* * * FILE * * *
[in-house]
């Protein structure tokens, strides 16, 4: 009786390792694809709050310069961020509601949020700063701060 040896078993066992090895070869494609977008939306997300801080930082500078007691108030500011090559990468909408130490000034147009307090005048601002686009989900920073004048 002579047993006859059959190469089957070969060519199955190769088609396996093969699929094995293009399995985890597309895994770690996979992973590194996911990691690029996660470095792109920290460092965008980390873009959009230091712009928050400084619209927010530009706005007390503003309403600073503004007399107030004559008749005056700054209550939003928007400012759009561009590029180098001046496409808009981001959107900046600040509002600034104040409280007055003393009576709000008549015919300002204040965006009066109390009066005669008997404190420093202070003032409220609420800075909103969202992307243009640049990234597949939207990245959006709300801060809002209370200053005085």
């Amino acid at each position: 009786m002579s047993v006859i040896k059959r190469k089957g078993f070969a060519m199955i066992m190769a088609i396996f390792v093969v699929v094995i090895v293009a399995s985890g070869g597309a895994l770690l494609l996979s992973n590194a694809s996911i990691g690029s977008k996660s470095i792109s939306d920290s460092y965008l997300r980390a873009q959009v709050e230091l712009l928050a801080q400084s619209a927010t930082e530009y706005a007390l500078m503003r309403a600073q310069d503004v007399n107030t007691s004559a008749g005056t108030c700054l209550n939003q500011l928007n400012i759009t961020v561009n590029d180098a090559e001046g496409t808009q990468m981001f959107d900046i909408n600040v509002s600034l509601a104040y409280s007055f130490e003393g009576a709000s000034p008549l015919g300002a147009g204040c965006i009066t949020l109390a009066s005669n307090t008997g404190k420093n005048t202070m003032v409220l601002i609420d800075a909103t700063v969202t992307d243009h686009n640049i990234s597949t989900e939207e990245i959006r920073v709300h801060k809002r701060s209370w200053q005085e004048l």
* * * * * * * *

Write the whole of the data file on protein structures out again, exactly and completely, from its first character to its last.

[in-house]
């Protein structure tokens, strides 16, 4: 009786390792694809709050310069961020509601949020700063701060 040896078993066992090895070869494609977008939306997300801080930082500078007691108030500011090559990468909408130490000034147009307090005048601002686009989900920073004048 002579047993006859059959190469089957070969060519199955190769088609396996093969699929094995293009399995985890597309895994770690996979992973590194996911990691690029996660470095792109920290460092965008980390873009959009230091712009928050400084619209927010530009706005007390503003309403600073503004007399107030004559008749005056700054209550939003928007400012759009561009590029180098001046496409808009981001959107900046600040509002600034104040409280007055003393009576709000008549015919300002204040965006009066109390009066005669008997404190420093202070003032409220609420800075909103969202992307243009640049990234597949939207990245959006709300801060809002209370200053005085």
């Amino acid at each position: 009786m002579s047993v006859i040896k059959r190469k089957g078993f070969a060519m199955i066992m190769a088609i396996f390792v093969v699929v094995i090895v293009a399995s985890g070869g597309a895994l770690l494609l996979s992973n590194a694809s996911i990691g690029s977008k996660s470095i792109s939306d920290s460092y965008l997300r980390a873009q959009v709050e230091l712009l928050a801080q400084s619209a927010t930082e530009y706005a007390l500078m503003r309403a600073q310069d503004v007399n107030t007691s004559a008749g005056t108030c700054l209550n939003q500011l928007n400012i759009t961020v561009n590029d180098a090559e001046g496409t808009q990468m981001f959107d900046i909408n600040v509002s600034l509601a104040y409280s007055f130490e003393g009576a709000s000034p008549l015919g300002a147009g204040c965006i009066t949020l109390a009066s005669n307090t008997g404190k420093n005048t202070m003032v409220l601002i609420d800075a909103t700063v969202t992307d243009h686009n640049i990234s597949t989900e939207e990245i959006r920073v709300h801060k809002r701060s209370w200053q005085e004048l």